Roger Dooley: Interesting, although that’s when you find out that the person you’re sitting next to is the most interesting person in the world and you wish you’d interacted right out of the gate.
Robin Dreeke: Always keep them wanting more, that’s OK, grab a business card.
Roger Dooley: We think of fast talking sales people as being persuasive, it’s probably one of the great stereotypes out there of the used car salesperson that talks fast and closes sales, but does a faster rate of speech help or hurt?
Robin Dreeke: In general, what the science is saying on it is that it’s hurting a lot of times because you tend to look like you’re overselling and the trust starts plummeting. I will caveat it for a few things. If you’re passionate, your rate of speech is going to go up a little bit, but as long as you are not talking in terms of your interest but in terms of the other person’s interest, that will offset a little bit, but you do, in general, you want to be speaking a little bit slower for the demographic in which you’re in. You don’t want to be too far askew, someone from the northeast and someone from the Deep South; it’s going to be too far apart.
If you actually have credibility, and here’s where the science is, and you speak with a slightly slower rate of speech for the demographic in which you’re in, the credibility just starts skyrocketing at that point.
Also, as the speaker yourself, it’s giving you time to think about what’s coming out of your mouth before it actually comes out so you can make sure you’re talking in terms of the other person’s interest and priorities so you’re not all of a sudden going back to yours and then that’s when the scales start going up again.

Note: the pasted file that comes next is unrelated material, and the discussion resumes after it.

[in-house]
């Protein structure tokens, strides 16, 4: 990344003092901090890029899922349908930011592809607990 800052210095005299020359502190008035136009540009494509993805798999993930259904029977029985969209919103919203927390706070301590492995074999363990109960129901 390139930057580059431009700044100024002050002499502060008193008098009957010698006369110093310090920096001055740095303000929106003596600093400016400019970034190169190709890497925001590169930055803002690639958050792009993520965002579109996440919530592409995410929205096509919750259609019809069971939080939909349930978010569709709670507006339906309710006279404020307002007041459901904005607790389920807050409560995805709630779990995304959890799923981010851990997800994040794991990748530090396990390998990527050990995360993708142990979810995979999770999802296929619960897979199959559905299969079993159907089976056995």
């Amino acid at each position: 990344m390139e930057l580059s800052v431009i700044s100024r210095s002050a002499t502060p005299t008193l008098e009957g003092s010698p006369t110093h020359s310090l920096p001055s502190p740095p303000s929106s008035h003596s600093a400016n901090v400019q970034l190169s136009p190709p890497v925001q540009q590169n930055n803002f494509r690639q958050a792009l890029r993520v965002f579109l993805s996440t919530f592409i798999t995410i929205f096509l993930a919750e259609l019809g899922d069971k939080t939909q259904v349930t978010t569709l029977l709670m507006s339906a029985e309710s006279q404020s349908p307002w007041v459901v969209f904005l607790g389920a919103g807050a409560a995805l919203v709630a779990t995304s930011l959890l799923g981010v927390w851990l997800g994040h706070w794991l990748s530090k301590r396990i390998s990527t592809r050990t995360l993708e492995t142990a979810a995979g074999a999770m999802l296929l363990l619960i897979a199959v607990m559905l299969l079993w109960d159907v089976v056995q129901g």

Roger Dooley: The key is to talk perhaps a little bit more slowly but still match to the typical rate of speech for the person you’re talking to. I grew up in the northeast and we tended to talk rather quickly up there, but I’ve spent time in the south too, and I’ve seen the point where the two could barely communicate if you had a really fast talker and a really slow talker. I’d be a little bit slower than the person you’re talking to.
Robin Dreeke: That’s just good matching. Basically all you’re trying to do in every engagement, is identify yourself as someone that is, I call it tribe mentality, as part of that tribe. The more like things we have and do and say and verbology and phraseology, the more it says to the other person that wow, this person’s just like me, and so I can accept them for who they are.
Roger Dooley: Does that include adapting your speech to the way the person you’re talking to is speaking? For example, I know that after spending some time in the south I began to pick up the occasional y’all and adopt a few other things, I never developed the full on southern accent but I found I was picking up a few of those patterns. Is it wise to emulate those, or could that be off putting for the person thinking that, well somehow you’re not real.
Robin Dreeke: That’s a great question. I think all those things are really, really powerful at developing that trust, as long as they are organic, that’s the best way I can say it. That is, it becomes a natural state of what you’re doing because of the trust you’re developing, based on conversations about again, in terms of their priorities, dreams, wants and aspirations and putting those ahead of your own. All those other byproducts will start happening naturally.